This is a submission to the consultation held by Shaviram regarding the first set of designs for The Galleries, Arcade and multi-storey car park in Aldershot town centre, presented to the public at an exhibition on the 10-11th July 2019 in The Arcade.
Whilst having proactively engaged with Shaviram as a known developer for over 18 months with a view to contribute the community’s views on the development designs as they were evolving, this is the first time we have seen the designs. This is regrettable, as the designs appear to have been worked up to such a state that we wonder how much scope Shaviram see for changes to the designs before submitting a planning application. We submit these comments in good faith and hoping for the best possible outcome for our town.
Principle and scale of development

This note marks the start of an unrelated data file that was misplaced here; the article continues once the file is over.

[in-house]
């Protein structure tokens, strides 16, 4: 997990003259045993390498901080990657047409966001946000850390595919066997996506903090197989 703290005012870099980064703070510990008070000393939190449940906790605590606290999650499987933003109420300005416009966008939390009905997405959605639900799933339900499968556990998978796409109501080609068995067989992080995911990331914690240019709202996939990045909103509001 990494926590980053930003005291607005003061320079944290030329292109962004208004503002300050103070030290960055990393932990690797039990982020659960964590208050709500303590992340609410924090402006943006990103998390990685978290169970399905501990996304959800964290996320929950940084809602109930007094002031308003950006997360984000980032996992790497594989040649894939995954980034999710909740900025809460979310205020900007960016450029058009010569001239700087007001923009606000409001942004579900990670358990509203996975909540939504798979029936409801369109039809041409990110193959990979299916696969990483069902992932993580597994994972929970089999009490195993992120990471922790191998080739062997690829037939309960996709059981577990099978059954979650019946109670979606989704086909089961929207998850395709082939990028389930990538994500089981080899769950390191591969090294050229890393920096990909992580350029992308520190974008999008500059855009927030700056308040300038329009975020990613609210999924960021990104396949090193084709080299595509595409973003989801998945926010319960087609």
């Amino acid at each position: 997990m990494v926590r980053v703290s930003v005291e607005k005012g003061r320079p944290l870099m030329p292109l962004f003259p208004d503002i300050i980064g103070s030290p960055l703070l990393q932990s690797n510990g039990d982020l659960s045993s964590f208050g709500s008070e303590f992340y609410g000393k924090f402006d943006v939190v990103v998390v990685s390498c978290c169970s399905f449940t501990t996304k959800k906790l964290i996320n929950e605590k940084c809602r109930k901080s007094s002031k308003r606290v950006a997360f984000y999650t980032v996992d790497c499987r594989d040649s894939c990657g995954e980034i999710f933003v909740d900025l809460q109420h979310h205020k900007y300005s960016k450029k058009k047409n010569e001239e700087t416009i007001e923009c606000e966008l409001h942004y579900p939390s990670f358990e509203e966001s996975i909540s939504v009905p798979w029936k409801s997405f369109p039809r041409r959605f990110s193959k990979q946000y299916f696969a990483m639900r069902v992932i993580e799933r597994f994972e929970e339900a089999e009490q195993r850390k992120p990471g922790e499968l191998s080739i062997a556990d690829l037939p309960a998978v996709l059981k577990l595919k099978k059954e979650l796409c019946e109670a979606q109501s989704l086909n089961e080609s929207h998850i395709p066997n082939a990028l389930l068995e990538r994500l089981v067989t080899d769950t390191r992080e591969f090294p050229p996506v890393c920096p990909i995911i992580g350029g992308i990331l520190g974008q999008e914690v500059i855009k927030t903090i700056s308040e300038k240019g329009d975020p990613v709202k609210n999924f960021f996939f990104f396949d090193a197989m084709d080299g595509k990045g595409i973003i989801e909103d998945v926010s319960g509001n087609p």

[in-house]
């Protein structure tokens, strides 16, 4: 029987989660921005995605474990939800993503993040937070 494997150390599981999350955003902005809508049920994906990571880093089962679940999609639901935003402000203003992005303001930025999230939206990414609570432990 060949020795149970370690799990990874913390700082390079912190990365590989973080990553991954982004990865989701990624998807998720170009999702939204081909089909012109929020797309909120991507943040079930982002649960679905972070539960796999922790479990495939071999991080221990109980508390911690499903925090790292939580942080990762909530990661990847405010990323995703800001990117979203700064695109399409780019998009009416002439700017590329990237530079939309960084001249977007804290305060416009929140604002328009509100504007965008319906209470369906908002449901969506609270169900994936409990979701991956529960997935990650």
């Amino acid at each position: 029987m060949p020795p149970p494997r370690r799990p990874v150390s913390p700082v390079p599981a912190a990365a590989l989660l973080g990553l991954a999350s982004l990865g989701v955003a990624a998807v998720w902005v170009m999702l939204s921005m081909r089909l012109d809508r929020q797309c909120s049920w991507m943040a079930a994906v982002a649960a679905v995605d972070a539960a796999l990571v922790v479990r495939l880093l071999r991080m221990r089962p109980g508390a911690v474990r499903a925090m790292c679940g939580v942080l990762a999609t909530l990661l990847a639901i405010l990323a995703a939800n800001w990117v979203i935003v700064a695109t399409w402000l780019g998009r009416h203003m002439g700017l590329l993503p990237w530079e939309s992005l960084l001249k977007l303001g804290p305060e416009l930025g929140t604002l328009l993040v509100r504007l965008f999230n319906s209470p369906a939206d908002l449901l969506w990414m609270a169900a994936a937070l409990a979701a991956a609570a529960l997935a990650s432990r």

Aldershot Civic Society is in principle in favour of investment and development in the town centre, and we see this as an important route to improving the prospects of the town. ACS is also supportive of the provision of residential accommodation, providing homes for people who need them, therein building the resident base of our community and supporting a more vibrant future for the town. We understand the monetary contribution homes make to the financial viability of such proposals, but stress the need for a proportionate amount of accommodation to be provided. The 602 proposed homes is 20% over the ‘more than 500’ homes identified for these sites in the Local Plan, adopted in Feb 2019.